EU Plant Passport obligation („EU-Pflanzenpasspflicht“) endangers the preservation of traditional fruit and vegetable varieties.
Therefore, we demand an exception from the Plant Passport obligation for all those sustaining the diversity of cultivated plants. For centuries we – gardeners and farmers – have preserved the diversity of cultivated plants by gathering seeds and other reproductive material of old and rare cultivars, sending it to interested people. Our conservation work is at risk because of Regulation 2016/2031/EU, which forces us to issue a plant passport for sharing our seeds. Before being able to issue a plant passport, one has complete a costly authorization process, first.
We fear that many won’t go through this procedure and give up their valuable work of conservation.
Access to free seeds and the right to pass on our seeds must not be restricted.
In the course of the evaluation of Article 79 of Regulation 2016/2031 EU, we are calling for exemptions from the obligation to issue plant passport:
· We call for a general exception for people and organizations involved in the preservation and distribution of cultivated plant diversity in horticulture and agriculture.
All those who produce seeds themselves and share small quantities of these seeds with others, should be exempt from having to issue plant passports.
· We demand that the exception should also apply to so-called "distance selling" (mailing).
The crossing of national borders must not play a role in the definition of distance selling, since this is inconsistent with the principle of free movement of goods in the EU.
· We demand: No registration obligation for guardians of cultivated plant diversity! Also, passed-on seeds that are not multiplied in a commercial way must be exempt from the plant passport obligation.
The culturally important conservation work and the quality of this work should be promoted by the state through various types of incentives. Under no circumstances should it be restricted by bureaucratic or financial hurdles.
By preserving and increasing biodiversity in the area of cultivated plants, we prevent the spread of plant pests. Small-scale cultivation of different plant species/varieties and regular crop rotation provide natural barriers against the spread of plant pests.
We note: Plant pests are especially a problem of monoculture cultivation on an industrial scale; this problem must not be treated at the expense of diversity and the preservers.
We therefore ask that you support our petition and take our concerns forward.
ArchemitZukunft & “unverblümt”, www.archemitzukunft.net
campaign for seed sovereignty, www.saatgutkampagne.org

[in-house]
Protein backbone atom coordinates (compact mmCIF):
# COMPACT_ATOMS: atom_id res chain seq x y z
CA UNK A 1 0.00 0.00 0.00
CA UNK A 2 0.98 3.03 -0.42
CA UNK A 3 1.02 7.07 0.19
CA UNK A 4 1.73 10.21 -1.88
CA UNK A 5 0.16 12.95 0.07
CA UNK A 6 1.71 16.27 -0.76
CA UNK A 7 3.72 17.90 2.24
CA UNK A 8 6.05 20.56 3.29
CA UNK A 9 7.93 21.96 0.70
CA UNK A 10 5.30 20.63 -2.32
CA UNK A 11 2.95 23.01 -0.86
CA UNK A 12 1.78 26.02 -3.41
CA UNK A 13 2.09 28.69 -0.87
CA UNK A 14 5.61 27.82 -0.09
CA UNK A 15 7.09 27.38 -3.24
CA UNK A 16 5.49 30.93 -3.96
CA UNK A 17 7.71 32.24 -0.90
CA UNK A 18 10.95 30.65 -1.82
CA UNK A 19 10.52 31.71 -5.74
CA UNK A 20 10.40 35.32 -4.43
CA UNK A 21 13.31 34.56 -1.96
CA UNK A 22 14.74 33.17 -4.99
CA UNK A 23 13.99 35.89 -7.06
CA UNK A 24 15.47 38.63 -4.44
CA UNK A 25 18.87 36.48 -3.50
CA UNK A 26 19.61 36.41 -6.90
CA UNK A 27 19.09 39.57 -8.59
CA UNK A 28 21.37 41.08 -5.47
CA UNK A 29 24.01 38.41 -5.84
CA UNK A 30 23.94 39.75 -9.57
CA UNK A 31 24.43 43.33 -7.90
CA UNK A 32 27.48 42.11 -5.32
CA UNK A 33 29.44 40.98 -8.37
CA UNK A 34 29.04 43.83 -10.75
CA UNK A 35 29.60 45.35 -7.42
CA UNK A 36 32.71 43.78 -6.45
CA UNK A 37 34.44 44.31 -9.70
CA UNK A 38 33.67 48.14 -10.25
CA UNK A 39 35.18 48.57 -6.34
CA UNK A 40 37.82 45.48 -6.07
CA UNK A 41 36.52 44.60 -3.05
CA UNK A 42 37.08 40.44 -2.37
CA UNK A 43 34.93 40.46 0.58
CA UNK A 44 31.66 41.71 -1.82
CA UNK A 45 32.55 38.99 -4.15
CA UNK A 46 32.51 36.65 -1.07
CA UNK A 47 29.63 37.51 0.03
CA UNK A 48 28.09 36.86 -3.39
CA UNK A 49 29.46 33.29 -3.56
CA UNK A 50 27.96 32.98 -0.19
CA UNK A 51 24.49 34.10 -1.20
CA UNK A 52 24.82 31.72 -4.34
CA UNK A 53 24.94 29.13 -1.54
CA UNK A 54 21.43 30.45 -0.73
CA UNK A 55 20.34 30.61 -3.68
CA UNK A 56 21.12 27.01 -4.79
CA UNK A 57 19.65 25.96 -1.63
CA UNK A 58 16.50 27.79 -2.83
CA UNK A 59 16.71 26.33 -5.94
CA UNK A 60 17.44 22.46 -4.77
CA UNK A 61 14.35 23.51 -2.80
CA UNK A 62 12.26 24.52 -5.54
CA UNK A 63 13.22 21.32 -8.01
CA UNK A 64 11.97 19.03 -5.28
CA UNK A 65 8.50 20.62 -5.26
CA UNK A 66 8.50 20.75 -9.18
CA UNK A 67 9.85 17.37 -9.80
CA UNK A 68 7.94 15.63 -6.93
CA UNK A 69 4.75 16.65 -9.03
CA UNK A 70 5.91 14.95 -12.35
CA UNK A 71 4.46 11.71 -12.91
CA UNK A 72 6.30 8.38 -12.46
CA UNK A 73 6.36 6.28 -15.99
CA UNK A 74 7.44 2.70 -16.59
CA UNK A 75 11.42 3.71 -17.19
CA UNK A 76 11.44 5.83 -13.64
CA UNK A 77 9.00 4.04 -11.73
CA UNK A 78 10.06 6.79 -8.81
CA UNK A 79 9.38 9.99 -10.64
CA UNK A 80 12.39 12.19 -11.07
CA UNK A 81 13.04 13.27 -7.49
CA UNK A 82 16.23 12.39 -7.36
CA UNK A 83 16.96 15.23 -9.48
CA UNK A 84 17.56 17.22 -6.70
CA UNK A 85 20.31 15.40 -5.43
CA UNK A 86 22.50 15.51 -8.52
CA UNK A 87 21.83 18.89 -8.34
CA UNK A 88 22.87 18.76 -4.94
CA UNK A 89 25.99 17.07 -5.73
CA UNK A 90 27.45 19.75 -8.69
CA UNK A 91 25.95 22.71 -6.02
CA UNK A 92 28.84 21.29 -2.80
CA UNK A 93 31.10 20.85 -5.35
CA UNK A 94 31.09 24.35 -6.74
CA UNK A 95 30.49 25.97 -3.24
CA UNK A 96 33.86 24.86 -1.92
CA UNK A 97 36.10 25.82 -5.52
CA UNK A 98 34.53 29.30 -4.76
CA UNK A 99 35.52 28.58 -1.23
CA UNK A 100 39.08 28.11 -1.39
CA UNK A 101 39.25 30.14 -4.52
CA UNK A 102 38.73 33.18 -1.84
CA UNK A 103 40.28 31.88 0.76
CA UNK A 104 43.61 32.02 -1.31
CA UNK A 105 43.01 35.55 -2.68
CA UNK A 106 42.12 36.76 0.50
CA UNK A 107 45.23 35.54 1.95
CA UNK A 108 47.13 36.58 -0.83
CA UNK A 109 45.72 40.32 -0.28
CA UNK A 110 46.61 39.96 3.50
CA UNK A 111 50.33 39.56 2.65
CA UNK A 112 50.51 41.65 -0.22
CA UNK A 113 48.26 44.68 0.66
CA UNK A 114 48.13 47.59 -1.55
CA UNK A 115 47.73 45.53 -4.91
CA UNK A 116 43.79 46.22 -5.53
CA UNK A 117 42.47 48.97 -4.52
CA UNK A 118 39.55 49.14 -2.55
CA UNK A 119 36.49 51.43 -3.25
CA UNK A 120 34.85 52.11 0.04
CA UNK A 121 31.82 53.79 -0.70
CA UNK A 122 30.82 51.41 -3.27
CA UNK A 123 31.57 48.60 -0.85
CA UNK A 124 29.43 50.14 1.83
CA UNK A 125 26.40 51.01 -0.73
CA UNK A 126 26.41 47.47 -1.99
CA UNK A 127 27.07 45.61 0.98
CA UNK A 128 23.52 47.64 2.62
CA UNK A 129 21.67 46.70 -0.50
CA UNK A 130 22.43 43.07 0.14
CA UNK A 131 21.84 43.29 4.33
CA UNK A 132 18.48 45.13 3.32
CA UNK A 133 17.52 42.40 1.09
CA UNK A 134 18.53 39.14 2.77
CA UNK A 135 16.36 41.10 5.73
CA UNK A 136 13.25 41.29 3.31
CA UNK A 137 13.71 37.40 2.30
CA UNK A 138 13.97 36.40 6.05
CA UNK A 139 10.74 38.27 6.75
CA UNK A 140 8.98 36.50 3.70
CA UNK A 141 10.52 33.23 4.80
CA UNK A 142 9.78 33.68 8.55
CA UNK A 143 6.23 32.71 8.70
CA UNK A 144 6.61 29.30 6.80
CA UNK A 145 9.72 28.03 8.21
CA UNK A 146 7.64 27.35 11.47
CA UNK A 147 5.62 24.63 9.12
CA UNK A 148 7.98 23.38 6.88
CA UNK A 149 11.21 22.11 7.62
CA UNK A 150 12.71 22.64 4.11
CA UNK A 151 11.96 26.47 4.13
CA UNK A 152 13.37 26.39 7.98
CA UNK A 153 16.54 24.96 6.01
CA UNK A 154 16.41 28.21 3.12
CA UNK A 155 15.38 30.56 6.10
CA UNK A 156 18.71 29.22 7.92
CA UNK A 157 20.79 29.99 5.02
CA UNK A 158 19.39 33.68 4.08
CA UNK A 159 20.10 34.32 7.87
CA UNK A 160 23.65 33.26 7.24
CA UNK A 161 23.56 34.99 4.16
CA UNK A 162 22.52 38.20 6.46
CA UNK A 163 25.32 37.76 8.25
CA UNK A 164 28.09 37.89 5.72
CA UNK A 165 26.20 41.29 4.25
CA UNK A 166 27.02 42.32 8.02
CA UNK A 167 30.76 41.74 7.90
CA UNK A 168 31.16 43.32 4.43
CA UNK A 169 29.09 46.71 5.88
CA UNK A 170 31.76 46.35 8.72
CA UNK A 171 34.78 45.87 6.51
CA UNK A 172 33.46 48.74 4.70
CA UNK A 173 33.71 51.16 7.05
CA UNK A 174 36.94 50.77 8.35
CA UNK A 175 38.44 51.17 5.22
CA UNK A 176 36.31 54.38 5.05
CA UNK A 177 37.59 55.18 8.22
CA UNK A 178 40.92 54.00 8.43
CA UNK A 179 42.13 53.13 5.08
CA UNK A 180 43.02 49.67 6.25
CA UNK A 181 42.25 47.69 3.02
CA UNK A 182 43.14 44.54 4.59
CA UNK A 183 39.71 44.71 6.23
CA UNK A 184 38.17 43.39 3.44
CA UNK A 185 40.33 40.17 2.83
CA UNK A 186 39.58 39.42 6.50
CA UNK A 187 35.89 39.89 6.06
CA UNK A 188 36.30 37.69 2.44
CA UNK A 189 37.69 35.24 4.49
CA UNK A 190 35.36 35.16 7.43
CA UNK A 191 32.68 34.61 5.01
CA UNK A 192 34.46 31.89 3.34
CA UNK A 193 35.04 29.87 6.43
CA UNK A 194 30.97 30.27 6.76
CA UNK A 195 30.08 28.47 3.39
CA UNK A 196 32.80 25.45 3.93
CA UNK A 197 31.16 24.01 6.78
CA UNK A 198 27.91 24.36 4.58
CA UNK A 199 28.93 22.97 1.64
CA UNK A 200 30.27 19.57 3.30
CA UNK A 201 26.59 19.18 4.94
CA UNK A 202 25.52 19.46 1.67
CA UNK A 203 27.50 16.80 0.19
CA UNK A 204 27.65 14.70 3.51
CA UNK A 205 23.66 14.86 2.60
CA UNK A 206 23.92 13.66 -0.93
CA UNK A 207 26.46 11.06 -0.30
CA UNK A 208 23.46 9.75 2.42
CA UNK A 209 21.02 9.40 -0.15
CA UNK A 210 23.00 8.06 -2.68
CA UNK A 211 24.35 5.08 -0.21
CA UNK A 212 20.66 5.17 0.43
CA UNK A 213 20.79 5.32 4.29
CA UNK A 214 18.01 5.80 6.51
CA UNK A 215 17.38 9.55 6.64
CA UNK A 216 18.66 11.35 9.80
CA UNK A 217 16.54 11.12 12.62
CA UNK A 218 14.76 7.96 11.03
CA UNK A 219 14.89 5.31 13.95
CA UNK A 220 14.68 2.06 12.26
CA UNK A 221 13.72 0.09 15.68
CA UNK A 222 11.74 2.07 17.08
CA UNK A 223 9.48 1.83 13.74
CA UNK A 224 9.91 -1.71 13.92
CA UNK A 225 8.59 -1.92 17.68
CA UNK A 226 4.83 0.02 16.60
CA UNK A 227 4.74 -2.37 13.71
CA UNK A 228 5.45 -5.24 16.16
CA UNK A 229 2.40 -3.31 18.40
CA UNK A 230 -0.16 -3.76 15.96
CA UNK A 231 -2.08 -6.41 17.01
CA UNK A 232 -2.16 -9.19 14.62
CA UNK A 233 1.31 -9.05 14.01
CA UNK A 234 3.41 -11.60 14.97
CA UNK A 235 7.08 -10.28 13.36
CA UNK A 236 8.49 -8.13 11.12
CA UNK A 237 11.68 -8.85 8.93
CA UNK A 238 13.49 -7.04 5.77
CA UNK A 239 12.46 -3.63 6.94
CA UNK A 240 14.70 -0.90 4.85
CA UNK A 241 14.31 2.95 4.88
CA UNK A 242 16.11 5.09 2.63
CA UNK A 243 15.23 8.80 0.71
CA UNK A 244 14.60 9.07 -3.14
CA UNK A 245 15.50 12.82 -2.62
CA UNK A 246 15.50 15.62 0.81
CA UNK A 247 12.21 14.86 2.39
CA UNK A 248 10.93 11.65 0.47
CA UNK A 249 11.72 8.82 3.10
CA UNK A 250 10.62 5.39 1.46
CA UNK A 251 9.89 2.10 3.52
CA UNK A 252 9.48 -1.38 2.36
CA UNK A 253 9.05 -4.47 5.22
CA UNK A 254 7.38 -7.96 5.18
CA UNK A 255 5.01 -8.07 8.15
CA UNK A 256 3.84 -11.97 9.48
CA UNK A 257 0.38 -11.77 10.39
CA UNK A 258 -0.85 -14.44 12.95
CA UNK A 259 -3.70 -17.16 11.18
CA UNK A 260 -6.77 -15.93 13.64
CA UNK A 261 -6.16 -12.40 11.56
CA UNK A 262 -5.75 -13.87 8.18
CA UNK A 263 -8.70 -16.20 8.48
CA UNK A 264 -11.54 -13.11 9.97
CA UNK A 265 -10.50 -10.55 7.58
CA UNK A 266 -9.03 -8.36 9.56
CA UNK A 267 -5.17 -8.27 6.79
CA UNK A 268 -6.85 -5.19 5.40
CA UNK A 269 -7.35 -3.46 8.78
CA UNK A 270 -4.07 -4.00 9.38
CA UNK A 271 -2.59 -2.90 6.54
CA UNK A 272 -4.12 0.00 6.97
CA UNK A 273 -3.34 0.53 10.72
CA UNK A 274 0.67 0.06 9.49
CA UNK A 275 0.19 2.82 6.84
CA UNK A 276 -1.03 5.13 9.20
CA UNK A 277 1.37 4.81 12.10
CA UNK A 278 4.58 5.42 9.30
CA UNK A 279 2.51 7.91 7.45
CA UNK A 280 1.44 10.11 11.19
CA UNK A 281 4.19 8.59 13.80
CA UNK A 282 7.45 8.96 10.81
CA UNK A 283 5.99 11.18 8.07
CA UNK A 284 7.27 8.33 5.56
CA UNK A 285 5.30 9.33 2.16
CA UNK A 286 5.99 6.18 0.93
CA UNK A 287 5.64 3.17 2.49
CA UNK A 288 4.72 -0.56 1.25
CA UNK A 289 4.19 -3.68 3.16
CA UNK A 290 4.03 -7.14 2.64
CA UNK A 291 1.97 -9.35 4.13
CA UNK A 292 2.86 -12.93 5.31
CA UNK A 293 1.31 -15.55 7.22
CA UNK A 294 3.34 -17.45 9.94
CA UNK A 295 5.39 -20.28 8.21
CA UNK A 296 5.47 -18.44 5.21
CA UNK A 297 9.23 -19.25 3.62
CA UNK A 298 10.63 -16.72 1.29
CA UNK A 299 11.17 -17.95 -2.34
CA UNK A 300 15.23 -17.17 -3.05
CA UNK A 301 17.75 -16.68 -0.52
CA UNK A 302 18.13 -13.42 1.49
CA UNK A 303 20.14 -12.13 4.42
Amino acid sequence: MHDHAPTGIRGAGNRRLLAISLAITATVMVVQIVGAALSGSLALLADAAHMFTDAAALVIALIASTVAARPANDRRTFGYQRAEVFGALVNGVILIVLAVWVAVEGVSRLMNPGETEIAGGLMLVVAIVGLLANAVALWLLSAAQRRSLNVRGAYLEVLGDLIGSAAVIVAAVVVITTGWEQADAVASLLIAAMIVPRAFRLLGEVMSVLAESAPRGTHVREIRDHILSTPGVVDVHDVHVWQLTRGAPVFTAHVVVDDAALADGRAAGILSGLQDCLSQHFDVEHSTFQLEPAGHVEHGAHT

ÖBV Via Campesina Austria, www.viacampesina.at
URKORN TIROL, www.urkorn.tirol
The UN Declaration on the Rights of Peasants and Other People Working in Rural Areas (UNDROP) recognizes the right to seeds as a human right and, at the same time, obliges the international community to recognize this right and to guarantee free access to seeds. ("The right to save, use, exchange and sell their farm-saved seed or propagating material." Art. 19)
The state and supranational phytosanitary regulations of the supply of seeds and planting material must also observe and recognize these rights in accordance with Article 19 UNDROP. Phytosanitary regulations must not restrict the right to seeds.
Who are the “Sustainers of Diversity”?
Sustainers produce seeds and plant materials that are ordered and forwarded according to seed sovereignty for sustainable and permanent use, for further propagation, for testing the adaptability to the location, as part of the continuation of the craft of traditional seed nursery and rural conservation breeding. Many, but not all, sustainers are organized in networks or associations.
The proceeds from the work hardly cover the costs incurred. There are narrow limits to the commercialization of conservation work, as the recipients of the seeds and plant materials continue to propagate the varieties themselves and therefore will not order every year.
The work of the conservationists and their associations, which is geared towards the common good in many respects, and their previous role in the containment of plant pests, must be recognized in the plant health legislation. No further economic or bureaucratic obstacles must be placed in the way of the sustainers and their associations.
EU regulation 2016/2021 on plant health: https://eur-lex.europa.eu/legal-content/EN/TXT/?uri=CELEX%3A32016R2031
AGES - information on plant passport requirements: www.pflanzenschutzdienst.at/binnenhandel-neu/faqs-plant-pass-new/
Thank you for your support. Florian Walter, Pöls AUSTRIA